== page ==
Sunday, January 31, 2016

Lockheed Martin's F-35 Lightning II Boondoggle

Lockheed Martin’s F-35 Lightning II Boondoggle

by Stephen Lendman

At an estimated lifetime development, production, operational and maintenance cost of $2 trillion or more (adjusted for inflation), the F-35 perhaps most of all symbolizes notorious Pentagon waste, fraud and abuse - ripping off taxpayers, using the nation’s resources irresponsibly, at the expense of vital homeland needs.

Pentagon hype calls the F-35 “a 5th Generation fighter, combining advanced stealth with fighter speed and agility, fully fused sensor information, network-enabled operations and advanced sustainment” - for Army, Navy and Marine Corps use, as well as for selected allies.

After a decade of development and limited production, it still doesn’t work as intended. In service since the 1970s, the F-16 outclasses it. In simulated dogfights, an F-35 test pilot called it “at a distinct energy disadvantage.”

The Pentagon’s fifth-generation warplane performs worse than one of its current mainstays it’s designed to replace. It remains a troubled aircraft with unresolved problems, a multi-trillion dollar boondoggle, a colossal waste of national resources.

It’s unclear if continued development and testing can ever overcome its design flaws. Instead of scrapping a white elephant, limitless billions of dollars continue being poured down a black hole.

Cost overruns are enormous. Each aircraft costs around $300 million, amounts varying by branch of service, unit costs increasing annually - congressional oversight entirely absent.

Defense contractors notoriously rip off taxpayers, administration and congressional officials complicit in their scamming.

On January 28, Bloomberg News quoted Defense Department Operational Test and Evaluation director Michael Gilmore, saying F-35s “require a still-to-be-determined list of modifications.”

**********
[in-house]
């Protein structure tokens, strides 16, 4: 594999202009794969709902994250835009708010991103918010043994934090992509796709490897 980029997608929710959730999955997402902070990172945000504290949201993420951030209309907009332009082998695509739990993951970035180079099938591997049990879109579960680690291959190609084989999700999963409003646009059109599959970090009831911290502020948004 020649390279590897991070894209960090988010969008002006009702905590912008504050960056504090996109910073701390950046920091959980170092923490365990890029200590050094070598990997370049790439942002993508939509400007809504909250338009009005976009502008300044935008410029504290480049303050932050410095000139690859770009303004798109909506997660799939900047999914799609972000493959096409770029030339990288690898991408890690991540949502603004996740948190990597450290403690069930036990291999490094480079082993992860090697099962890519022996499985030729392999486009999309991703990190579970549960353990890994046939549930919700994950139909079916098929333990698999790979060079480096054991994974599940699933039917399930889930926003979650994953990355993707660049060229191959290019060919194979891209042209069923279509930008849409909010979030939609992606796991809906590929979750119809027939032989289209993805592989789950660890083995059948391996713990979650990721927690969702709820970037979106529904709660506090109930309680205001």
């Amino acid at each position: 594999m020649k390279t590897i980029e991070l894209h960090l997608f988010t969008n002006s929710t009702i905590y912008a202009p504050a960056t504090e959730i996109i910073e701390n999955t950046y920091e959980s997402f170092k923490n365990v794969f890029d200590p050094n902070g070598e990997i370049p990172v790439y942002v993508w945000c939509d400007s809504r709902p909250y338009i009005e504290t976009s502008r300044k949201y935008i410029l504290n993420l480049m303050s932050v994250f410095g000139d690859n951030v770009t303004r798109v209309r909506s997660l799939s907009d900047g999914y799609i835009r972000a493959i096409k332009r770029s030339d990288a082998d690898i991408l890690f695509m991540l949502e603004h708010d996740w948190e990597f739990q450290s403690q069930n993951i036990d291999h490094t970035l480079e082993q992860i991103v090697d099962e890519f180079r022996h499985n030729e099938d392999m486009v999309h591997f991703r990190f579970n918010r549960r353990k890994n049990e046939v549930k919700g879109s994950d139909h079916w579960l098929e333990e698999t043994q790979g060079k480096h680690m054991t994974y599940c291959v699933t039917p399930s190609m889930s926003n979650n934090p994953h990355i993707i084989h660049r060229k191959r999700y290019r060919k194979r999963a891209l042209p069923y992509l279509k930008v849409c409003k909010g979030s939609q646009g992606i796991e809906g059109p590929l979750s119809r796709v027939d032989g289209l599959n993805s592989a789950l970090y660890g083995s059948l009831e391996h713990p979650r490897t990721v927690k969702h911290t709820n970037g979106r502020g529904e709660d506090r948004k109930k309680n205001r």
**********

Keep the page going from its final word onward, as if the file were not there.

They “may be unaffordable for the (service branches) as they consider the cost of upgrading these early lots of aircraft while the program continues to increase production rates in a fiscally constrained environment.”

DOD plans a fleet of 2,443 F-35s, plus hundreds more Britain, Italy, Japan and Australia intend buying, maybe Israel and other US allies.

Outrageously, the aircraft is being produced while still in development - deficient and unable to perform its intended mission. One unnamed Pentagon official called what’s ongoing “acquisition malpractice.”

Grand theft best explains it, perhaps over $2 trillion wasted if F-35s never work as intended.

Numerous unresolved problems and design flaws remain. So-called “3F” software intended to assure full combat capability (if it works) won’t be completed until at least early 2018, maybe much later, if ever.

According to Gilmore, Air Force officials told a Joint Chiefs of Staff review group in December that beginning full-scale production in April 2019 is unrealistic because of numerous unresolved problems, serious “deficiencies,” including dysfunctional software.

Fuel system defects limit maneuverability. The ejection system can kill pilots weighing 136 pounds or less by breaking their necks.

Russia’s still-in-development fifth-generation T-50 (PAK-FA) Sukhoi may outperform the F-35, military experts believe. 

Testing will be completed later this year, production to follow, availability for service expected in 2017 - at a small fraction of the F-35’s cost. 

Retired US Air Force General/deputy chief of staff David Deptula called the T-50 a “pretty sophisticated design (with) greater agility (and a better) aerodynamic design” than the F-35.

Sophisticated Russian military technology matches America’s best. In December, US Air Forces in Europe commander General Frank Forenc called its state-of-the-art qualitative and quantitative capability “alarming.”

Stephen Lendman lives in Chicago. He can be reached at 

His new book as editor and contributor is titled "Flashpoint in Ukraine: US Drive for Hegemony Risks WW III."

Visit his blog site at 

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